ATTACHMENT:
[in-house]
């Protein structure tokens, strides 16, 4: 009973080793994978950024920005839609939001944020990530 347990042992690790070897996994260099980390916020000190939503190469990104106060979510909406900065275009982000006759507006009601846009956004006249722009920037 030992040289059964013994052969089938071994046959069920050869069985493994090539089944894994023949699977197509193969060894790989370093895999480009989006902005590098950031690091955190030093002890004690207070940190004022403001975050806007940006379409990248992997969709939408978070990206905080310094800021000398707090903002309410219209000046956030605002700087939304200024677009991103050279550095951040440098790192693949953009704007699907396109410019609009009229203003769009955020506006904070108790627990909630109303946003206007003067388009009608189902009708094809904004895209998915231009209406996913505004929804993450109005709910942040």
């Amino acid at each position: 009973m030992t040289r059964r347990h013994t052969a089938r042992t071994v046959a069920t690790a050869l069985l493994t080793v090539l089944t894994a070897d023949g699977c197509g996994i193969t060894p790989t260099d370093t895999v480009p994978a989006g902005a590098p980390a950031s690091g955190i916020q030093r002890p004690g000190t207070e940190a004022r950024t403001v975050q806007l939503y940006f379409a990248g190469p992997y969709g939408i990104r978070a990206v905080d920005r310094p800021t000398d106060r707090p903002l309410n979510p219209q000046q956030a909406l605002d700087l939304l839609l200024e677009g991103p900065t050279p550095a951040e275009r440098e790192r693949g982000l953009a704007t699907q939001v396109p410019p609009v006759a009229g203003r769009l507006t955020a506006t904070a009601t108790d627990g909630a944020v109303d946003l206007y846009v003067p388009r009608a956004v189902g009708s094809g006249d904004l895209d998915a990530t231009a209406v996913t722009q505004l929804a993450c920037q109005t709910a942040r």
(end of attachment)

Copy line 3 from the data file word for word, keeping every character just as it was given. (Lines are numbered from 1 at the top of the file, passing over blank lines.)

């Amino acid at each position: 009973m030992t040289r059964r347990h013994t052969a089938r042992t071994v046959a069920t690790a050869l069985l493994t080793v090539l089944t894994a070897d023949g699977c197509g996994i193969t060894p790989t260099d370093t895999v480009p994978a989006g902005a590098p980390a950031s690091g955190i916020q030093r002890p004690g000190t207070e940190a004022r950024t403001v975050q806007l939503y940006f379409a990248g190469p992997y969709g939408i990104r978070a990206v905080d920005r310094p800021t000398d106060r707090p903002l309410n979510p219209q000046q956030a909406l605002d700087l939304l839609l200024e677009g991103p900065t050279p550095a951040e275009r440098e790192r693949g982000l953009a704007t699907q939001v396109p410019p609009v006759a009229g203003r769009l507006t955020a506006t904070a009601t108790d627990g909630a944020v109303d946003l206007y846009v003067p388009r009608a956004v189902g009708s094809g006249d904004l895209d998915a990530t231009a209406v996913t722009q505004l929804a993450c920037q109005t709910a942040r």